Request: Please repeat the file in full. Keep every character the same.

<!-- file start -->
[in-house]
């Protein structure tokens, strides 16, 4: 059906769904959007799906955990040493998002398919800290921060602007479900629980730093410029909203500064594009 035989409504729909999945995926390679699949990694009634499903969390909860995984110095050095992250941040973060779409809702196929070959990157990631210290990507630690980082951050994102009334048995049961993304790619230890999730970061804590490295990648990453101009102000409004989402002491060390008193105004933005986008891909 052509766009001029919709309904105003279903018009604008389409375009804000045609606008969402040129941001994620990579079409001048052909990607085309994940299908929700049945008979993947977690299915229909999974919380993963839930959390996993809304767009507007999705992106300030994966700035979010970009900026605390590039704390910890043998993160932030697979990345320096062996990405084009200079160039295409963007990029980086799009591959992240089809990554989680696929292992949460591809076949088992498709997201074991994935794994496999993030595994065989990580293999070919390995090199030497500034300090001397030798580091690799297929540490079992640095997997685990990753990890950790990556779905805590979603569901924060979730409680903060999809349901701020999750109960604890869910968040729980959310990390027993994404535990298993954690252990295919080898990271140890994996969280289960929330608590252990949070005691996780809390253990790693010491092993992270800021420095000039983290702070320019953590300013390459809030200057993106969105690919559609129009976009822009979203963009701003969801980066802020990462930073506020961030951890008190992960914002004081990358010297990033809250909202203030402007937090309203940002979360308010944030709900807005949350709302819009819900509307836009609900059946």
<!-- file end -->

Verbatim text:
[in-house]
């Protein structure tokens, strides 16, 4: 059906769904959007799906955990040493998002398919800290921060602007479900629980730093410029909203500064594009 035989409504729909999945995926390679699949990694009634499903969390909860995984110095050095992250941040973060779409809702196929070959990157990631210290990507630690980082951050994102009334048995049961993304790619230890999730970061804590490295990648990453101009102000409004989402002491060390008193105004933005986008891909 052509766009001029919709309904105003279903018009604008389409375009804000045609606008969402040129941001994620990579079409001048052909990607085309994940299908929700049945008979993947977690299915229909999974919380993963839930959390996993809304767009507007999705992106300030994966700035979010970009900026605390590039704390910890043998993160932030697979990345320096062996990405084009200079160039295409963007990029980086799009591959992240089809990554989680696929292992949460591809076949088992498709997201074991994935794994496999993030595994065989990580293999070919390995090199030497500034300090001397030798580091690799297929540490079992640095997997685990990753990890950790990556779905805590979603569901924060979730409680903060999809349901701020999750109960604890869910968040729980959310990390027993994404535990298993954690252990295919080898990271140890994996969280289960929330608590252990949070005691996780809390253990790693010491092993992270800021420095000039983290702070320019953590300013390459809030200057993106969105690919559609129009976009822009979203963009701003969801980066802020990462930073506020961030951890008190992960914002004081990358010297990033809250909202203030402007937090309203940002979360308010944030709900807005949350709302819009819900509307836009609900059946």